Two Soprano Pipistrelle Bats found huddled together in another box.


A pair of Common Pipistrelle bats enjoying the box sanctuary provided in one of the many woodlands we survey.


A young bat found attached to a removed door is gently returned to the safety of the box.

The task requires a dedicated working party of volunteers to manhandle the sections of ladders needed to get up to examine the boxes and a licenced person to undertake the activity. This year we were fortunate with good weather whilst undertaking the task so it was possible to achieve up to three excursions to different woodlands each week. Wet or windy weather makes the activity hazardous as the  boxes are mounted high in the trees. With wet ground the ladder can slip despite a volunteer standing on the bottom and trees swaying in the wind move the ladder resting against it. This is why inspection dates are chosen carefully to avoid these situations.


The success of the task is dependant on willing volunteers.


Considerable effort is required to transport and erect the ladder sections.


Every box is examined and results recorded.


Each working party member carries a section of the ladder between the boxes.


A hibernation box is examined for occupancy and cleaned out for future residents.


Written and photographic records are created for each occupant found.

This year we found a predominance of Common and Soprano Pipistrelle bats unlike last year when Brown Long-eared bats were more in evidence. Each bat presence is recorded and the results submitted to a national database which continuously monitors population numbers. We are fortunate to have volunteers who are prepared to undertake this very strenuous activity and are grateful for their enthusiasm and help. This year Mike, Steve and Jennie gave up many days of their valuable time to join me on this important exercise.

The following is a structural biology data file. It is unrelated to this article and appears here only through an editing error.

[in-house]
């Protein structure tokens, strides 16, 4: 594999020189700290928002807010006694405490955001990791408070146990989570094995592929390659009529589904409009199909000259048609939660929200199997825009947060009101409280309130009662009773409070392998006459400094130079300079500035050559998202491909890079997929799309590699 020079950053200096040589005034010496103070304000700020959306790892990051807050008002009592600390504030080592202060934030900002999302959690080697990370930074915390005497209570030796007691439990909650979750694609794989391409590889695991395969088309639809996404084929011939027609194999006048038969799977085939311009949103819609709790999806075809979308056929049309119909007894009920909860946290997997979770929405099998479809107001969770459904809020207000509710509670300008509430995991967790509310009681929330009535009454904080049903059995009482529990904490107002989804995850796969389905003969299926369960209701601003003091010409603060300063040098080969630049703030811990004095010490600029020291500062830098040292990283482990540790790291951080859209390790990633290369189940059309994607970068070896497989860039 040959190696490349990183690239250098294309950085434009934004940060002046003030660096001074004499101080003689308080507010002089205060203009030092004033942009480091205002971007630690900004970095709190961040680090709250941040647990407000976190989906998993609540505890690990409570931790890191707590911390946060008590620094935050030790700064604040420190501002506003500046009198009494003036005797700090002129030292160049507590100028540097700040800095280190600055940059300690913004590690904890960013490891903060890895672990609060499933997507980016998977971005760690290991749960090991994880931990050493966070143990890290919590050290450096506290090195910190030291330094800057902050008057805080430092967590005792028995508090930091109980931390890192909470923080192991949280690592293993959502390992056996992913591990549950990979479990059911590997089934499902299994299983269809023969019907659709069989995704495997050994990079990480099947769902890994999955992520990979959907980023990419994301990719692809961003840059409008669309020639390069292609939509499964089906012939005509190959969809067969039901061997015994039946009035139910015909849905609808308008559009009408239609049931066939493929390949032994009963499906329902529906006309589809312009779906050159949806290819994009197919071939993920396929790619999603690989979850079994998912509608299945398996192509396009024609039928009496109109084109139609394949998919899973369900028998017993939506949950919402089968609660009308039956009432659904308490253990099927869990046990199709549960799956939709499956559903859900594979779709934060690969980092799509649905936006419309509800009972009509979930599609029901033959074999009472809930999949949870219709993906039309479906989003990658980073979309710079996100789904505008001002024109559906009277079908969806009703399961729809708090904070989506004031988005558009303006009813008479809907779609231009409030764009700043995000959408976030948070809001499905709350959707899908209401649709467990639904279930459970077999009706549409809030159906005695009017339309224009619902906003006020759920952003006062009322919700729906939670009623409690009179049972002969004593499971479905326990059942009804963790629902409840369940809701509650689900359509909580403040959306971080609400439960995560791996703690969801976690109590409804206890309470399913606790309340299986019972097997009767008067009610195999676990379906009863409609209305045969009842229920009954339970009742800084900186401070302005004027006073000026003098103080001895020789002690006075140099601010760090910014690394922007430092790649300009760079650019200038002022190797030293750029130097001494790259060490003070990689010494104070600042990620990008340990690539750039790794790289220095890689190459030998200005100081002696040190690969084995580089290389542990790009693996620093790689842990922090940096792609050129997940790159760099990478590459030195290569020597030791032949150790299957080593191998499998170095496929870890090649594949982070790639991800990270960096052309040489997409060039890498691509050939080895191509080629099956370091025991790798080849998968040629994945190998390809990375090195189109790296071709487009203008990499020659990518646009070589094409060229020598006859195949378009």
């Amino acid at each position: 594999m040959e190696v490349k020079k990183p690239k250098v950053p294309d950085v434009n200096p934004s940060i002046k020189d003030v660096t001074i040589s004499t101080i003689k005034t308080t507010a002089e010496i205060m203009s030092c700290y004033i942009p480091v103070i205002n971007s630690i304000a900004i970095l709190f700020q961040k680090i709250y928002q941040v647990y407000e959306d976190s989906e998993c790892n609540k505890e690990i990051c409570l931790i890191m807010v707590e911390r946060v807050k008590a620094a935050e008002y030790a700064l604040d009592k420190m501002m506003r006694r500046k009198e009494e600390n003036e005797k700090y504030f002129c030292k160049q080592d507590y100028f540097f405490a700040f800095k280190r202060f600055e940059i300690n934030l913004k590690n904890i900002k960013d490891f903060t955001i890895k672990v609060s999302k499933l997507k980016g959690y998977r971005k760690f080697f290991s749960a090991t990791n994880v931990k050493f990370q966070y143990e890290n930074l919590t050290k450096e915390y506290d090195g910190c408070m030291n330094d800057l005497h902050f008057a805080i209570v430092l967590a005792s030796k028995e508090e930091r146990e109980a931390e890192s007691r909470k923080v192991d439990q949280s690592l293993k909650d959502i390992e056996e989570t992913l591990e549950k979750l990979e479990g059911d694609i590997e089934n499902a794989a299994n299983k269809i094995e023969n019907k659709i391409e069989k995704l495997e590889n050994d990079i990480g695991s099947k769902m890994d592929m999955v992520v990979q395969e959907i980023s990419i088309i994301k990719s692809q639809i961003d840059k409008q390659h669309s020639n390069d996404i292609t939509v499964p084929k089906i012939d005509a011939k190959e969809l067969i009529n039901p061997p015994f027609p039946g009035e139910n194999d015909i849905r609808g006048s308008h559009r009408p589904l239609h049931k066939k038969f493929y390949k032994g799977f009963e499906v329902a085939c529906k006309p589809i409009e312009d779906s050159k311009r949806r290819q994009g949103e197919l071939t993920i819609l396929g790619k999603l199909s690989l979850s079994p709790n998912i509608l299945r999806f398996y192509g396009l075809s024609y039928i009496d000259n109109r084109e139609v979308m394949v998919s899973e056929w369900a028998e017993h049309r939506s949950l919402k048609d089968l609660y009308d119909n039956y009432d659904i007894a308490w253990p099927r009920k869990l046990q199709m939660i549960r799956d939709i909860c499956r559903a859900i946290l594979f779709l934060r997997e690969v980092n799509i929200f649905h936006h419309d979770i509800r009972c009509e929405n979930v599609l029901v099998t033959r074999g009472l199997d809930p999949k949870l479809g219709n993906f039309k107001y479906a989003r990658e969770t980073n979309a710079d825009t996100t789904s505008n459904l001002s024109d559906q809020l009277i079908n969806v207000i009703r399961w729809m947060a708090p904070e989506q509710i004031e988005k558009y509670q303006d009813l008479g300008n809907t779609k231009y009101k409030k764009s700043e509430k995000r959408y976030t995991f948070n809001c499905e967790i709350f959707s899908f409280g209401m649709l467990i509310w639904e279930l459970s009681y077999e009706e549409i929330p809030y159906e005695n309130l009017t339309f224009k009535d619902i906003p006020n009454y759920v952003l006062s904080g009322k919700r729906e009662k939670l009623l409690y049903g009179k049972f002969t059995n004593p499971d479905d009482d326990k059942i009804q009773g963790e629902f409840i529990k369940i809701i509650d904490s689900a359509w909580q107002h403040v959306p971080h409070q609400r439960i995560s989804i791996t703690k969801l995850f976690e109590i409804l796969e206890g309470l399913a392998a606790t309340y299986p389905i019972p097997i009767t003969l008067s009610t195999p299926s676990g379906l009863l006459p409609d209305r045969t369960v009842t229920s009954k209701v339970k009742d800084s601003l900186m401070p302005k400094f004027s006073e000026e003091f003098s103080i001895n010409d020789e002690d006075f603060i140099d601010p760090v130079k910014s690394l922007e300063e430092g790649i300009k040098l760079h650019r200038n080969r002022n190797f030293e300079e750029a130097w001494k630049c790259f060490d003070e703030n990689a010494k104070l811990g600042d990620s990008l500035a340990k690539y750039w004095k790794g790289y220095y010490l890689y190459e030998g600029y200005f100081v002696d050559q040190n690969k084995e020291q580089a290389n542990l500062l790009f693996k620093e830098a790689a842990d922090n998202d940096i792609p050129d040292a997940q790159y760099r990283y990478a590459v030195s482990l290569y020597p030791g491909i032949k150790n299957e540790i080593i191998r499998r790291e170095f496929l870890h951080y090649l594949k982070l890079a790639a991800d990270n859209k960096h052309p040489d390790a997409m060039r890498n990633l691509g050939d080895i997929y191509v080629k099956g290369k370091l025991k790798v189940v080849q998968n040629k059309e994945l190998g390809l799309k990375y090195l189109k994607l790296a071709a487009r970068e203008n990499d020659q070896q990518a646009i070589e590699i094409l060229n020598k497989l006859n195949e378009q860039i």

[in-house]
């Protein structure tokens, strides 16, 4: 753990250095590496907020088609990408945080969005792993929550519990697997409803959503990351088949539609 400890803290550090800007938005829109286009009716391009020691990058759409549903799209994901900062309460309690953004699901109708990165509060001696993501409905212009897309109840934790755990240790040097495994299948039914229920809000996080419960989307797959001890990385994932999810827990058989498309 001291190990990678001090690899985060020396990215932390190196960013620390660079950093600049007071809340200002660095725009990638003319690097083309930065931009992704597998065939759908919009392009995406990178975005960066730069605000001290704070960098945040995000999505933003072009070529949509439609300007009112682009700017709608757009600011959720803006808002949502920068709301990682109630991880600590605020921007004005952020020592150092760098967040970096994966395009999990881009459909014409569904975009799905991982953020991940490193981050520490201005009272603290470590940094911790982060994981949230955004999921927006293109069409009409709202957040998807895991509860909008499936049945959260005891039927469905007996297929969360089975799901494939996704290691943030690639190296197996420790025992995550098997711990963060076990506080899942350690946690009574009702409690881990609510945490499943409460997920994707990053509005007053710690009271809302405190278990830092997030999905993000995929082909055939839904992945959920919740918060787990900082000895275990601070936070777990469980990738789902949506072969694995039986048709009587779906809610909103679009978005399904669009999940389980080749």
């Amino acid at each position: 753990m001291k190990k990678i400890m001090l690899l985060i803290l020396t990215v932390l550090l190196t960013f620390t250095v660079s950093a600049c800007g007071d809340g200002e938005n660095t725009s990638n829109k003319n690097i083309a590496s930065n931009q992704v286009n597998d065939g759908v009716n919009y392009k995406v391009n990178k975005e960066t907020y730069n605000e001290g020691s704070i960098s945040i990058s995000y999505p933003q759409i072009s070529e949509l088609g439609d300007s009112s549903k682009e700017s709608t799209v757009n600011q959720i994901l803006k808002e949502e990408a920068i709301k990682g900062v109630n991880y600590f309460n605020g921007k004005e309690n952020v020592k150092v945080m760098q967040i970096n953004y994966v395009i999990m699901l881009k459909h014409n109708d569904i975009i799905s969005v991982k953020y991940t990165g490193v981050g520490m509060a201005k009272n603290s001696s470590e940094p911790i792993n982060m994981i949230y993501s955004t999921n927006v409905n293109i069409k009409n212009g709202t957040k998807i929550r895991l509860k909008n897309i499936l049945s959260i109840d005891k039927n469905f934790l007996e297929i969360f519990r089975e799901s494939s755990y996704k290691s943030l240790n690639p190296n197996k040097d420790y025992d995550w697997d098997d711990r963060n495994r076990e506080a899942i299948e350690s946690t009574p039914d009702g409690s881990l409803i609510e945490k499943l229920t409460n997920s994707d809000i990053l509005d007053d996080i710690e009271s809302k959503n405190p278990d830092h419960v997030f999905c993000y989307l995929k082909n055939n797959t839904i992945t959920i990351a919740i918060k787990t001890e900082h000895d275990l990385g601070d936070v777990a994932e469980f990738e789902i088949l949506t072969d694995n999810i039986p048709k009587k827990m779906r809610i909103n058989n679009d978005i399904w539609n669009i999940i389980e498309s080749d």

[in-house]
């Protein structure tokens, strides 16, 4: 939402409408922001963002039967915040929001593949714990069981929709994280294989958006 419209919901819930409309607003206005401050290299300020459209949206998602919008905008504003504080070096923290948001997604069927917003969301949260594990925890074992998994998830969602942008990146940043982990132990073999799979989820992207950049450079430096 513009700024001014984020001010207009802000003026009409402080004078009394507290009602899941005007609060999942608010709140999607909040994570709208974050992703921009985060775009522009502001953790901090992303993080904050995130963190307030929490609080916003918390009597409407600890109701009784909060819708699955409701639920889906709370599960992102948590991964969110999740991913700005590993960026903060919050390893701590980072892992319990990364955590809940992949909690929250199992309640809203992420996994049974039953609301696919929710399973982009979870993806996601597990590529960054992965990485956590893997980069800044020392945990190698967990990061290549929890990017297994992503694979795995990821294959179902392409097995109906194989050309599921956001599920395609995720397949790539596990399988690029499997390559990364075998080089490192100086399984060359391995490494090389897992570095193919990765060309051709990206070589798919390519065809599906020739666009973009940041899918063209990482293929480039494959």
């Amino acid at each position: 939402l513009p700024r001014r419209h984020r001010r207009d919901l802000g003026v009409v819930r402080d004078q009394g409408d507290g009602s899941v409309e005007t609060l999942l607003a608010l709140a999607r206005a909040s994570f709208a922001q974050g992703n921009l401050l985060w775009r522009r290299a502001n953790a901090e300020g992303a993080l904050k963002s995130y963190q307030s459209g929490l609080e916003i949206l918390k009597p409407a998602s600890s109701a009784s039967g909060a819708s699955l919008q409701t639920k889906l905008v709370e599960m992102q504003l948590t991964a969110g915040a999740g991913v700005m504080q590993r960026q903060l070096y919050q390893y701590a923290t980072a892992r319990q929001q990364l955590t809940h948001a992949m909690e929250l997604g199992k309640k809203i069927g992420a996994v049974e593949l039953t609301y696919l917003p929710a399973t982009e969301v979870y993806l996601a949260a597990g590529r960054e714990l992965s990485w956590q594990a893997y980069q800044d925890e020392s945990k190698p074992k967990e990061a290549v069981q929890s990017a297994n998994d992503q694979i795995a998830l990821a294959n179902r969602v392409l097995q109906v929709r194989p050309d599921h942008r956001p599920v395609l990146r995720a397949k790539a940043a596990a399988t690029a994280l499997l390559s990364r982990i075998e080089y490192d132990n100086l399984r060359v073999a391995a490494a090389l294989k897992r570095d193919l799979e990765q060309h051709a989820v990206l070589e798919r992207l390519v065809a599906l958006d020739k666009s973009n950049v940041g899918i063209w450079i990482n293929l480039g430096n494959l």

This gathering of Soprano Pipistrelles we found in one box demonstrates the value of our conservation initiative towards their survival. 


Sayers Common Pond Work Continues

The pond at Sayers Common was revisited this summer to undertake annual maintenance work. The summer was an extremely hot one and when we returned to maintain the area we found no water in the pond. This is an unusual occurrence and was found to have accelerated the spread of reeds and the integral willow stump growth to a degree that made it appear like a jungle scene. The damp mud and the lack of pond water beneath the blazing sun were obviously ideal conditions for these species to flourish in. This was very disheartening for the maintenance working party and took many weeks of extremely hard work to bring conditions back under control.


An explosion of reed and willow growth faced the volunteer working party.

The root spread on the reeds was considerable and each one we managed to pull up carried a root foot of over half a metre. This was entangled with the surrounding mud which lifted out with it and made it extremely heavy to manhandle. Such was the spread of these reeds which had transformed a beautiful open pond into a reed bed, that we had to resort to chopping them down rather than removing them. This was obviously not a long term solution but at least it returned the area to a semblance of normality in the interim period.